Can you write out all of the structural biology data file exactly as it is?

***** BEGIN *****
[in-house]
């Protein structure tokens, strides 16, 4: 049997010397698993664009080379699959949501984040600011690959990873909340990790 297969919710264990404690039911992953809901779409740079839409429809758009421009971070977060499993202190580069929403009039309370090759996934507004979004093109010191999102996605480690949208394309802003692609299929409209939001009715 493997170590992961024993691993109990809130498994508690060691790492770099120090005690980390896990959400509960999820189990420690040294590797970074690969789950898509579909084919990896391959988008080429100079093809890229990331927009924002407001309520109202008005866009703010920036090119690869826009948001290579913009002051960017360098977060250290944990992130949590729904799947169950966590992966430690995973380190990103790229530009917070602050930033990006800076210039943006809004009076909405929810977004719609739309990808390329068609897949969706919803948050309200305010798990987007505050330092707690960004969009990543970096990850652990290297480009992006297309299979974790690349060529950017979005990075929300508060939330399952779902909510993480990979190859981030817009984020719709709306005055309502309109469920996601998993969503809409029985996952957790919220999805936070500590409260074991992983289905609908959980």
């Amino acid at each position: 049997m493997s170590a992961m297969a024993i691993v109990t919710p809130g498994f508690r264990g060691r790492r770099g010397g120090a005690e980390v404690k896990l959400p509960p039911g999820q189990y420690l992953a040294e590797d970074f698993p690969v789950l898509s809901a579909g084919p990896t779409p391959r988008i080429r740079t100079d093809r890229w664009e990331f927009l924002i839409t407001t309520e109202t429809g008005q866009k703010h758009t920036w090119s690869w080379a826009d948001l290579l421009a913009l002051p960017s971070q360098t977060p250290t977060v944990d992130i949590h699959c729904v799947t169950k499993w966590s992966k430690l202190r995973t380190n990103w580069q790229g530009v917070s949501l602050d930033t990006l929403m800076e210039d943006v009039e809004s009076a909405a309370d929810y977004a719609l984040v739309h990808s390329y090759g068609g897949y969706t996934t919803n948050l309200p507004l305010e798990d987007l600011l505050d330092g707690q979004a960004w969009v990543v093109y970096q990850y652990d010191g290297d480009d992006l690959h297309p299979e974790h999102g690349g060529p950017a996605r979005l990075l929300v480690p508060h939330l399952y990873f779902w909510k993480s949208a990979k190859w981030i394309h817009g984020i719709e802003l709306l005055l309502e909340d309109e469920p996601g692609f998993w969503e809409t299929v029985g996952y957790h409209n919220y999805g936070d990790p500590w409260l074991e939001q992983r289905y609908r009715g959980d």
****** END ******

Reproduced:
[in-house]
């Protein structure tokens, strides 16, 4: 049997010397698993664009080379699959949501984040600011690959990873909340990790 297969919710264990404690039911992953809901779409740079839409429809758009421009971070977060499993202190580069929403009039309370090759996934507004979004093109010191999102996605480690949208394309802003692609299929409209939001009715 493997170590992961024993691993109990809130498994508690060691790492770099120090005690980390896990959400509960999820189990420690040294590797970074690969789950898509579909084919990896391959988008080429100079093809890229990331927009924002407001309520109202008005866009703010920036090119690869826009948001290579913009002051960017360098977060250290944990992130949590729904799947169950966590992966430690995973380190990103790229530009917070602050930033990006800076210039943006809004009076909405929810977004719609739309990808390329068609897949969706919803948050309200305010798990987007505050330092707690960004969009990543970096990850652990290297480009992006297309299979974790690349060529950017979005990075929300508060939330399952779902909510993480990979190859981030817009984020719709709306005055309502309109469920996601998993969503809409029985996952957790919220999805936070500590409260074991992983289905609908959980």
């Amino acid at each position: 049997m493997s170590a992961m297969a024993i691993v109990t919710p809130g498994f508690r264990g060691r790492r770099g010397g120090a005690e980390v404690k896990l959400p509960p039911g999820q189990y420690l992953a040294e590797d970074f698993p690969v789950l898509s809901a579909g084919p990896t779409p391959r988008i080429r740079t100079d093809r890229w664009e990331f927009l924002i839409t407001t309520e109202t429809g008005q866009k703010h758009t920036w090119s690869w080379a826009d948001l290579l421009a913009l002051p960017s971070q360098t977060p250290t977060v944990d992130i949590h699959c729904v799947t169950k499993w966590s992966k430690l202190r995973t380190n990103w580069q790229g530009v917070s949501l602050d930033t990006l929403m800076e210039d943006v009039e809004s009076a909405a309370d929810y977004a719609l984040v739309h990808s390329y090759g068609g897949y969706t996934t919803n948050l309200p507004l305010e798990d987007l600011l505050d330092g707690q979004a960004w969009v990543v093109y970096q990850y652990d010191g290297d480009d992006l690959h297309p299979e974790h999102g690349g060529p950017a996605r979005l990075l929300v480690p508060h939330l399952y990873f779902w909510k993480s949208a990979k190859w981030i394309h817009g984020i719709e802003l709306l005055l309502e909340d309109e469920p996601g692609f998993w969503e809409t299929v029985g996952y957790h409209n919220y999805g936070d990790p500590w409260l074991e939001q992983r289905y609908r009715g959980d």